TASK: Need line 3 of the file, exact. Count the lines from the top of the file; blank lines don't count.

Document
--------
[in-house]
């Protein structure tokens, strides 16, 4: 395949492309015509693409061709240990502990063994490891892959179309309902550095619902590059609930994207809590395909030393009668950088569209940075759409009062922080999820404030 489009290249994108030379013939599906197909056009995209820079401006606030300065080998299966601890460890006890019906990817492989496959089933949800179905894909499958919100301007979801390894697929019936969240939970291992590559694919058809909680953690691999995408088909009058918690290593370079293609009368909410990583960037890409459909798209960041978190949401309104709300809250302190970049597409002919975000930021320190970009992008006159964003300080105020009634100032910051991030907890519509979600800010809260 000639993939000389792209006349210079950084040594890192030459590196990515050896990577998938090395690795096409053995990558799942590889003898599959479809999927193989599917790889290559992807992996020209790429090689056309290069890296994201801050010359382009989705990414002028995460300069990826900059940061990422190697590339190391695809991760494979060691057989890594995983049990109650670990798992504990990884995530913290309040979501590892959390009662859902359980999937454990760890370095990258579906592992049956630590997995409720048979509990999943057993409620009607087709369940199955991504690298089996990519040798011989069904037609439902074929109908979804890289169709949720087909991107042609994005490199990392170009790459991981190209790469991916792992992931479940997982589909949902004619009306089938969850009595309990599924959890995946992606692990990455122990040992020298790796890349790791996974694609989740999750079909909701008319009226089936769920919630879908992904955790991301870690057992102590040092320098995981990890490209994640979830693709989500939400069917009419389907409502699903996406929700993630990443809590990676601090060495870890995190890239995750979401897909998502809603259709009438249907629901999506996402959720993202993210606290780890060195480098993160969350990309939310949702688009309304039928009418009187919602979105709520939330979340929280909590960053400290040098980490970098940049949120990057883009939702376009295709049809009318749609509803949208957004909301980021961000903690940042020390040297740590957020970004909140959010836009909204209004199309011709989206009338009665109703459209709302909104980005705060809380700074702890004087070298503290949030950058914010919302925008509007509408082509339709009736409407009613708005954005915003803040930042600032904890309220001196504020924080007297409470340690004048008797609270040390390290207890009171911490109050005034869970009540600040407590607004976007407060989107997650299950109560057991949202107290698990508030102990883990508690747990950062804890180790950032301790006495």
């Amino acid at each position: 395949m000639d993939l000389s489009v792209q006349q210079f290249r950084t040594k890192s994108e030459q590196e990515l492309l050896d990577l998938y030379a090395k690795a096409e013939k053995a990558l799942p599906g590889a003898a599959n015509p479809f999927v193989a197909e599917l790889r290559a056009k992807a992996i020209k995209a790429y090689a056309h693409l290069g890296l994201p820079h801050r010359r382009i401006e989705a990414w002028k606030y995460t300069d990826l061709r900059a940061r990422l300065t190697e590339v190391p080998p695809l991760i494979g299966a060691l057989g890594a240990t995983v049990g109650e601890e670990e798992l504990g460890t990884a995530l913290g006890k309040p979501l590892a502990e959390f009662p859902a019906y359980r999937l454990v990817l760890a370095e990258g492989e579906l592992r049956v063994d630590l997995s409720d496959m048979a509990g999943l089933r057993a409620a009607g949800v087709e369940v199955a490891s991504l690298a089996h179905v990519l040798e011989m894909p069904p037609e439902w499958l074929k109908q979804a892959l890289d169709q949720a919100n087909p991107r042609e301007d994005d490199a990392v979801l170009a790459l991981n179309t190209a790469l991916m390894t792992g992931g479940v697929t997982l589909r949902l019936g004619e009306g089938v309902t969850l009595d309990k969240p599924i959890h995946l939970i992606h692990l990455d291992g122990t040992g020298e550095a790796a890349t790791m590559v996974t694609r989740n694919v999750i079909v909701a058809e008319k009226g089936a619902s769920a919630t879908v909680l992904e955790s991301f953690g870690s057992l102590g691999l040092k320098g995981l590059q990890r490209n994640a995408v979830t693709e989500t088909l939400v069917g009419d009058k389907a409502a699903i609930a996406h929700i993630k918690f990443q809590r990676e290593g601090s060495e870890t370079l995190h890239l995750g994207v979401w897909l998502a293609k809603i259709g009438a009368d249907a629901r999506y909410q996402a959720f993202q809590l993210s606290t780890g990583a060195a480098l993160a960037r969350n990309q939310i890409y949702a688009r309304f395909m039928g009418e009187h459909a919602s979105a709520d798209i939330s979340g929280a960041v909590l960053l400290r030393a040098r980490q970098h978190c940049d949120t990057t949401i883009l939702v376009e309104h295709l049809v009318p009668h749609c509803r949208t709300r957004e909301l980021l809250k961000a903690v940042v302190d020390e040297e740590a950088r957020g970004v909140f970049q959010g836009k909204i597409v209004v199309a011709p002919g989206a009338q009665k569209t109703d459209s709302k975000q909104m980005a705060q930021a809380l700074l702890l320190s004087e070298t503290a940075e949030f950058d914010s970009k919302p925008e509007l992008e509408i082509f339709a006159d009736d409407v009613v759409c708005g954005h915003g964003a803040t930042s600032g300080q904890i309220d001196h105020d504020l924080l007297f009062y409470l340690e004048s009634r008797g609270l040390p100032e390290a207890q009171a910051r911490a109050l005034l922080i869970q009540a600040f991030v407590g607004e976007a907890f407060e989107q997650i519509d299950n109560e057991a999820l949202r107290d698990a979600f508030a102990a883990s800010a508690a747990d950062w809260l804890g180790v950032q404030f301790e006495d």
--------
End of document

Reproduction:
């Amino acid at each position: 395949m000639d993939l000389s489009v792209q006349q210079f290249r950084t040594k890192s994108e030459q590196e990515l492309l050896d990577l998938y030379a090395k690795a096409e013939k053995a990558l799942p599906g590889a003898a599959n015509p479809f999927v193989a197909e599917l790889r290559a056009k992807a992996i020209k995209a790429y090689a056309h693409l290069g890296l994201p820079h801050r010359r382009i401006e989705a990414w002028k606030y995460t300069d990826l061709r900059a940061r990422l300065t190697e590339v190391p080998p695809l991760i494979g299966a060691l057989g890594a240990t995983v049990g109650e601890e670990e798992l504990g460890t990884a995530l913290g006890k309040p979501l590892a502990e959390f009662p859902a019906y359980r999937l454990v990817l760890a370095e990258g492989e579906l592992r049956v063994d630590l997995s409720d496959m048979a509990g999943l089933r057993a409620a009607g949800v087709e369940v199955a490891s991504l690298a089996h179905v990519l040798e011989m894909p069904p037609e439902w499958l074929k109908q979804a892959l890289d169709q949720a919100n087909p991107r042609e301007d994005d490199a990392v979801l170009a790459l991981n179309t190209a790469l991916m390894t792992g992931g479940v697929t997982l589909r949902l019936g004619e009306g089938v309902t969850l009595d309990k969240p599924i959890h995946l939970i992606h692990l990455d291992g122990t040992g020298e550095a790796a890349t790791m590559v996974t694609r989740n694919v999750i079909v909701a058809e008319k009226g089936a619902s769920a919630t879908v909680l992904e955790s991301f953690g870690s057992l102590g691999l040092k320098g995981l590059q990890r490209n994640a995408v979830t693709e989500t088909l939400v069917g009419d009058k389907a409502a699903i609930a996406h929700i993630k918690f990443q809590r990676e290593g601090s060495e870890t370079l995190h890239l995750g994207v979401w897909l998502a293609k809603i259709g009438a009368d249907a629901r999506y909410q996402a959720f993202q809590l993210s606290t780890g990583a060195a480098l993160a960037r969350n990309q939310i890409y949702a688009r309304f395909m039928g009418e009187h459909a919602s979105a709520d798209i939330s979340g929280a960041v909590l960053l400290r030393a040098r980490q970098h978190c940049d949120t990057t949401i883009l939702v376009e309104h295709l049809v009318p009668h749609c509803r949208t709300r957004e909301l980021l809250k961000a903690v940042v302190d020390e040297e740590a950088r957020g970004v909140f970049q959010g836009k909204i597409v209004v199309a011709p002919g989206a009338q009665k569209t109703d459209s709302k975000q909104m980005a705060q930021a809380l700074l702890l320190s004087e070298t503290a940075e949030f950058d914010s970009k919302p925008e509007l992008e509408i082509f339709a006159d009736d409407v009613v759409c708005g954005h915003g964003a803040t930042s600032g300080q904890i309220d001196h105020d504020l924080l007297f009062y409470l340690e004048s009634r008797g609270l040390p100032e390290a207890q009171a910051r911490a109050l005034l922080i869970q009540a600040f991030v407590g607004e976007a907890f407060e989107q997650i519509d299950n109560e057991a999820l949202r107290d698990a979600f508030a102990a883990s800010a508690a747990d950062w809260l804890g180790v950032q404030f301790e006495d």